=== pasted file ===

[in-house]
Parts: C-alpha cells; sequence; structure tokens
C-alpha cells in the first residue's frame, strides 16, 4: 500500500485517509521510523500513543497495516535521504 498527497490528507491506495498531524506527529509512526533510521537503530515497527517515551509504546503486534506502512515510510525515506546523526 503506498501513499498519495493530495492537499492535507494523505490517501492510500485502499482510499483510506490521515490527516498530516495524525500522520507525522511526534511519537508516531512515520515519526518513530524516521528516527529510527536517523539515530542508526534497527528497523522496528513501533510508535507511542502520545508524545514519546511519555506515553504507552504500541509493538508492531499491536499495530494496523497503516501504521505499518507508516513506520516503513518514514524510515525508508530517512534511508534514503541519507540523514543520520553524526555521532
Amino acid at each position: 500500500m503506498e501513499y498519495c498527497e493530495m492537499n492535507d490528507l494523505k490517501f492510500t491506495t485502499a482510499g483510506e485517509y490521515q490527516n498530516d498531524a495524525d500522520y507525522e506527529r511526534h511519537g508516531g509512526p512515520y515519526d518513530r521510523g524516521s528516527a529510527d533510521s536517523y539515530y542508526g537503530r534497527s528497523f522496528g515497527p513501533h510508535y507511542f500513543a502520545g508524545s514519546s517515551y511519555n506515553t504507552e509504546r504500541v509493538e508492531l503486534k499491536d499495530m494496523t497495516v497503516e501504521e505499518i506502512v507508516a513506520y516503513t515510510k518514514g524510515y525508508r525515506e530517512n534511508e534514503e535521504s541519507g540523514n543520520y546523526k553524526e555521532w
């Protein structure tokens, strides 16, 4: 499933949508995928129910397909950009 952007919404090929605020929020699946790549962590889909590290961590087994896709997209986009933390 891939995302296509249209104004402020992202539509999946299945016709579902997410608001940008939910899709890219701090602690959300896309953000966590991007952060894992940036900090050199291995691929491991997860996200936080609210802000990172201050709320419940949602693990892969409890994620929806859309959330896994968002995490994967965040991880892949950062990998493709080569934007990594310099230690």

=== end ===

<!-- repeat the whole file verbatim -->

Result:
[in-house]
Parts: C-alpha cells; sequence; structure tokens
C-alpha cells in the first residue's frame, strides 16, 4: 500500500485517509521510523500513543497495516535521504 498527497490528507491506495498531524506527529509512526533510521537503530515497527517515551509504546503486534506502512515510510525515506546523526 503506498501513499498519495493530495492537499492535507494523505490517501492510500485502499482510499483510506490521515490527516498530516495524525500522520507525522511526534511519537508516531512515520515519526518513530524516521528516527529510527536517523539515530542508526534497527528497523522496528513501533510508535507511542502520545508524545514519546511519555506515553504507552504500541509493538508492531499491536499495530494496523497503516501504521505499518507508516513506520516503513518514514524510515525508508530517512534511508534514503541519507540523514543520520553524526555521532
Amino acid at each position: 500500500m503506498e501513499y498519495c498527497e493530495m492537499n492535507d490528507l494523505k490517501f492510500t491506495t485502499a482510499g483510506e485517509y490521515q490527516n498530516d498531524a495524525d500522520y507525522e506527529r511526534h511519537g508516531g509512526p512515520y515519526d518513530r521510523g524516521s528516527a529510527d533510521s536517523y539515530y542508526g537503530r534497527s528497523f522496528g515497527p513501533h510508535y507511542f500513543a502520545g508524545s514519546s517515551y511519555n506515553t504507552e509504546r504500541v509493538e508492531l503486534k499491536d499495530m494496523t497495516v497503516e501504521e505499518i506502512v507508516a513506520y516503513t515510510k518514514g524510515y525508508r525515506e530517512n534511508e534514503e535521504s541519507g540523514n543520520y546523526k553524526e555521532w
């Protein structure tokens, strides 16, 4: 499933949508995928129910397909950009 952007919404090929605020929020699946790549962590889909590290961590087994896709997209986009933390 891939995302296509249209104004402020992202539509999946299945016709579902997410608001940008939910899709890219701090602690959300896309953000966590991007952060894992940036900090050199291995691929491991997860996200936080609210802000990172201050709320419940949602693990892969409890994620929806859309959330896994968002995490994967965040991880892949950062990998493709080569934007990594310099230690």